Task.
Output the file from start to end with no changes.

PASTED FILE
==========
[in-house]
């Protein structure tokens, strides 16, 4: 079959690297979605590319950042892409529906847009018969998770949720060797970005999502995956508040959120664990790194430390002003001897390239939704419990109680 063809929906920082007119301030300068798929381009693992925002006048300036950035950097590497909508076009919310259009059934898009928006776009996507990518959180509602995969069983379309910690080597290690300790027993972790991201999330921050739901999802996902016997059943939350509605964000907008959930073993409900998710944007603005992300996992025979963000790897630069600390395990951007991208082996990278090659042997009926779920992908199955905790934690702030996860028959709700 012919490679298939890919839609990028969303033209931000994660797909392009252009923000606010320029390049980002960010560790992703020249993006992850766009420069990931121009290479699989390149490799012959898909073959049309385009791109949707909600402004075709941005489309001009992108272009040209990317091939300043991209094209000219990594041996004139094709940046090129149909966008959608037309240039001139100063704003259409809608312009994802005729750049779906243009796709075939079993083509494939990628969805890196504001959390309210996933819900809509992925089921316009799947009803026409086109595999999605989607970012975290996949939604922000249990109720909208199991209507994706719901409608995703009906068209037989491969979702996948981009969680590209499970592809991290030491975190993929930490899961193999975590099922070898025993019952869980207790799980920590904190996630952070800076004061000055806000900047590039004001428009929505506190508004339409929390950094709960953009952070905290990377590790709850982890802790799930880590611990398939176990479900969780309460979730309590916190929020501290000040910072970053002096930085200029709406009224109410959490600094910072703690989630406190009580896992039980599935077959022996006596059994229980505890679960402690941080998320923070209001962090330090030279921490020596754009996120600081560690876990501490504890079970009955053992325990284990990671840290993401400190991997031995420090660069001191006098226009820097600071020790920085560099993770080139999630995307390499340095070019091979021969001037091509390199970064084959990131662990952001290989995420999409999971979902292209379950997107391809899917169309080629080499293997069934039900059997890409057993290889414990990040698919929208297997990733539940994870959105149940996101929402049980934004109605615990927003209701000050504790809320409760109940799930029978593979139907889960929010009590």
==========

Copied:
[in-house]
């Protein structure tokens, strides 16, 4: 079959690297979605590319950042892409529906847009018969998770949720060797970005999502995956508040959120664990790194430390002003001897390239939704419990109680 063809929906920082007119301030300068798929381009693992925002006048300036950035950097590497909508076009919310259009059934898009928006776009996507990518959180509602995969069983379309910690080597290690300790027993972790991201999330921050739901999802996902016997059943939350509605964000907008959930073993409900998710944007603005992300996992025979963000790897630069600390395990951007991208082996990278090659042997009926779920992908199955905790934690702030996860028959709700 012919490679298939890919839609990028969303033209931000994660797909392009252009923000606010320029390049980002960010560790992703020249993006992850766009420069990931121009290479699989390149490799012959898909073959049309385009791109949707909600402004075709941005489309001009992108272009040209990317091939300043991209094209000219990594041996004139094709940046090129149909966008959608037309240039001139100063704003259409809608312009994802005729750049779906243009796709075939079993083509494939990628969805890196504001959390309210996933819900809509992925089921316009799947009803026409086109595999999605989607970012975290996949939604922000249990109720909208199991209507994706719901409608995703009906068209037989491969979702996948981009969680590209499970592809991290030491975190993929930490899961193999975590099922070898025993019952869980207790799980920590904190996630952070800076004061000055806000900047590039004001428009929505506190508004339409929390950094709960953009952070905290990377590790709850982890802790799930880590611990398939176990479900969780309460979730309590916190929020501290000040910072970053002096930085200029709406009224109410959490600094910072703690989630406190009580896992039980599935077959022996006596059994229980505890679960402690941080998320923070209001962090330090030279921490020596754009996120600081560690876990501490504890079970009955053992325990284990990671840290993401400190991997031995420090660069001191006098226009820097600071020790920085560099993770080139999630995307390499340095070019091979021969001037091509390199970064084959990131662990952001290989995420999409999971979902292209379950997107391809899917169309080629080499293997069934039900059997890409057993290889414990990040698919929208297997990733539940994870959105149940996101929402049980934004109605615990927003209701000050504790809320409760109940799930029978593979139907889960929010009590």